Compline addresses the fears that so often beset men with the coming of night and the need for sleep. It is a prayer for protection from the devil and his troops of marauding demons in the darkness. It is a prayer that asks for the protection of the holy angels. Compline ends with a tender and heartfelt greeting to the Queen of Heaven, the Mother of Mercy, the Refuge of Sinners, our life, our sweetness, and our hope. The fruits of Compline are confidence, peace, and abandonment with Christ to the Father. In pace in idipsum dormiam, et requiescam; quoniam tu, Domine, singulariter in spe constituisti me. “In peace in the self same I will sleep, and I will rest: For thou, O Lord, singularly hast settled me in hope” (Psalm 4:9-10).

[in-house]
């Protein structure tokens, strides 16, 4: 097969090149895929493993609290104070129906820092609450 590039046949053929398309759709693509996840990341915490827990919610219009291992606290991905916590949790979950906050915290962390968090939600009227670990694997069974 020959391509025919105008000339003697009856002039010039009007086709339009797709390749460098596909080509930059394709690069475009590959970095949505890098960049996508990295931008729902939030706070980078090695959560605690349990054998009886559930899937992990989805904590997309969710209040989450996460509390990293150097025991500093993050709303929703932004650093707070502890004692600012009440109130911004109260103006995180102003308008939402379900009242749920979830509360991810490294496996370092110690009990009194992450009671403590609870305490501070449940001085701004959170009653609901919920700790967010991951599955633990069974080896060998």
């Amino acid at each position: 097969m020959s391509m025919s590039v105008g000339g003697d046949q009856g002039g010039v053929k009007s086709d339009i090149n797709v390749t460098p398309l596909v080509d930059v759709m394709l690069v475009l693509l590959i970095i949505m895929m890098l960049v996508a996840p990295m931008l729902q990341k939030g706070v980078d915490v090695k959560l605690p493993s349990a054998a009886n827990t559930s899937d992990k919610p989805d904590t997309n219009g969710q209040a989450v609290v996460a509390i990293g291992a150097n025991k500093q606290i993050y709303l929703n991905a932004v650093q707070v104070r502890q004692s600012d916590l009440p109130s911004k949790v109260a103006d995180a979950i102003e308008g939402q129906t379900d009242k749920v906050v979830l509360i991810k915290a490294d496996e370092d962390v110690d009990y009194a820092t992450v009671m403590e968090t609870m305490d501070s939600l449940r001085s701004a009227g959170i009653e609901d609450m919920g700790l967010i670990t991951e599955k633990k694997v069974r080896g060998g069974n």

As for Matins or Vigils, it is the nocturnal prayer par excellence. It is the prolonged prayer of Christ to His Father in the night. It is the expectant prayer of the Church who tirelessly wakes and waits for the cry in the night: Ecce sponsus venit, exite obviam ei. “Behold, the Bridegroom cometh. Go out to meet Him” (Matthew 25:6). The fruit of Matins is watchfulness. Ecce venio cito, et merces mea mecum est, reddere unicuique secundum opera sua. Ego sum alpha et omega, primus et novissimus, principium et finis. “Behold, I come quickly; and my reward is with me, to render to every man according to his works. I am Alpha and Omega, the first and the last, the beginning and the end” (Apocalypse 22:12-13).